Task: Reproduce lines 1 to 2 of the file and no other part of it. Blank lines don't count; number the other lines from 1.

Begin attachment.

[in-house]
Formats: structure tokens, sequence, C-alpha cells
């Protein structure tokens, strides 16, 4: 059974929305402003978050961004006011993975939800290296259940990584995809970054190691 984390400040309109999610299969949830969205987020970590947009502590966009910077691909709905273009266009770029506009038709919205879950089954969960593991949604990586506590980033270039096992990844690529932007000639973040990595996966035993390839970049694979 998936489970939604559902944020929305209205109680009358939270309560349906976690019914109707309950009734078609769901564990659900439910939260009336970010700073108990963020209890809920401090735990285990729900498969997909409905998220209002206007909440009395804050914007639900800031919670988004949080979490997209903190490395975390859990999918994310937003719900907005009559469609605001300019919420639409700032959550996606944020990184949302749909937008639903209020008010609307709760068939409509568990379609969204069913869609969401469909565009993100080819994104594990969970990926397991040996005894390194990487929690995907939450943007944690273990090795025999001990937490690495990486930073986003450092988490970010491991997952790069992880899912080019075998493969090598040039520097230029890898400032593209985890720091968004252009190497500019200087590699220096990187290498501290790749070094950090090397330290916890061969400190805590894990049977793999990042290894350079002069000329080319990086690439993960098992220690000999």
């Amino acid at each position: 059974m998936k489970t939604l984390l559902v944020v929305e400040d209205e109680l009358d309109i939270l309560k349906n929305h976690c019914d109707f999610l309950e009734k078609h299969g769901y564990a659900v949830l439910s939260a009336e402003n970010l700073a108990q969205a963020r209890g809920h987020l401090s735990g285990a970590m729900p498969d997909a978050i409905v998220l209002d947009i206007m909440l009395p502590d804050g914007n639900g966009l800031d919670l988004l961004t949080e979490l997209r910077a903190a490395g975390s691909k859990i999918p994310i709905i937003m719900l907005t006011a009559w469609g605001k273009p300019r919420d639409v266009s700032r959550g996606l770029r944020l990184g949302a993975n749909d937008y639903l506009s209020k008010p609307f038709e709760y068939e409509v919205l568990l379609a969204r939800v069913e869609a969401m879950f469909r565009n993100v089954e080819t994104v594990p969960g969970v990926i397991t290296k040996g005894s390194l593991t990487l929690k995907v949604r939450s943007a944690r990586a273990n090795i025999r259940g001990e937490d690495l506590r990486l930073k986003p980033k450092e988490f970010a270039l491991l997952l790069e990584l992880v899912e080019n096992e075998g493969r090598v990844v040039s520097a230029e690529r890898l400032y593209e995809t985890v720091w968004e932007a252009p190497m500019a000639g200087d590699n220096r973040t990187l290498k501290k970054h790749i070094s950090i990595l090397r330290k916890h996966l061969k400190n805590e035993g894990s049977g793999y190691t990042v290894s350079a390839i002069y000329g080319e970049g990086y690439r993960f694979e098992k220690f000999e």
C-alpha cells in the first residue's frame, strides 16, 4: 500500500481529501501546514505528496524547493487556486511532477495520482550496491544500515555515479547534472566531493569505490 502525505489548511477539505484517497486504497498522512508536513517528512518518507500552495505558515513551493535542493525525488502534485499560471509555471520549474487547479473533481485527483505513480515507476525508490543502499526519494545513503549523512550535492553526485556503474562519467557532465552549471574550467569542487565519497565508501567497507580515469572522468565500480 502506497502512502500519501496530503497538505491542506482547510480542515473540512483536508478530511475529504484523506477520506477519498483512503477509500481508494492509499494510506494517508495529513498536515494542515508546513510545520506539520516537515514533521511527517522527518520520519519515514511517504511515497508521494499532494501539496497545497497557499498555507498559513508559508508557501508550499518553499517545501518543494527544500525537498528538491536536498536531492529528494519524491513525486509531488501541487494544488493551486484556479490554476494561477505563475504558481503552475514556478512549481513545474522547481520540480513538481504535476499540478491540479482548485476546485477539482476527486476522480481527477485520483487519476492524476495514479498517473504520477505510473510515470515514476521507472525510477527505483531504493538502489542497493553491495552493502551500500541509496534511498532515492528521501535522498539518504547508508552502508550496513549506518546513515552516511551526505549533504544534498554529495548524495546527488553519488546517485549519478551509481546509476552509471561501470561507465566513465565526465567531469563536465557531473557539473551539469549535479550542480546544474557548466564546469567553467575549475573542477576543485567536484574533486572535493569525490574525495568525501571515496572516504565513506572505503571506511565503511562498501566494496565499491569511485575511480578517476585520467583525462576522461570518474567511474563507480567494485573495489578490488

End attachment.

[in-house]
Formats: structure tokens, sequence, C-alpha cells